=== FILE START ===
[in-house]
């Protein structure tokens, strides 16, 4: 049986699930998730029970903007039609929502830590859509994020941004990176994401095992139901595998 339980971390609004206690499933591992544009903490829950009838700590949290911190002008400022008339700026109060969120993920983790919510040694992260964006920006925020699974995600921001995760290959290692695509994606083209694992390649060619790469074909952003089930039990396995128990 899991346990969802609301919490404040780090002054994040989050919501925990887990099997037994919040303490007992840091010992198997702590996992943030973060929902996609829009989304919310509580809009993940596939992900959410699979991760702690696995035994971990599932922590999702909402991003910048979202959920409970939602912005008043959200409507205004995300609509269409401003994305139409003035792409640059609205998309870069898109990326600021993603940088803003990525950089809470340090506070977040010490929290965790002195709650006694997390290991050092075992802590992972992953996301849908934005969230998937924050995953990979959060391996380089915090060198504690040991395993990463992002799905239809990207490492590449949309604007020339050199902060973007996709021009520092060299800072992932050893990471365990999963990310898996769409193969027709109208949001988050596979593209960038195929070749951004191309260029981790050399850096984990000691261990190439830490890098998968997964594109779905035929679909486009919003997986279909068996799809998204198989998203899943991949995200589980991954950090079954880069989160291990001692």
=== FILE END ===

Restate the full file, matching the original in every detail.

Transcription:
[in-house]
């Protein structure tokens, strides 16, 4: 049986699930998730029970903007039609929502830590859509994020941004990176994401095992139901595998 339980971390609004206690499933591992544009903490829950009838700590949290911190002008400022008339700026109060969120993920983790919510040694992260964006920006925020699974995600921001995760290959290692695509994606083209694992390649060619790469074909952003089930039990396995128990 899991346990969802609301919490404040780090002054994040989050919501925990887990099997037994919040303490007992840091010992198997702590996992943030973060929902996609829009989304919310509580809009993940596939992900959410699979991760702690696995035994971990599932922590999702909402991003910048979202959920409970939602912005008043959200409507205004995300609509269409401003994305139409003035792409640059609205998309870069898109990326600021993603940088803003990525950089809470340090506070977040010490929290965790002195709650006694997390290991050092075992802590992972992953996301849908934005969230998937924050995953990979959060391996380089915090060198504690040991395993990463992002799905239809990207490492590449949309604007020339050199902060973007996709021009520092060299800072992932050893990471365990999963990310898996769409193969027709109208949001988050596979593209960038195929070749951004191309260029981790050399850096984990000691261990190439830490890098998968997964594109779905035929679909486009919003997986279909068996799809998204198989998203899943991949995200589980991954950090079954880069989160291990001692």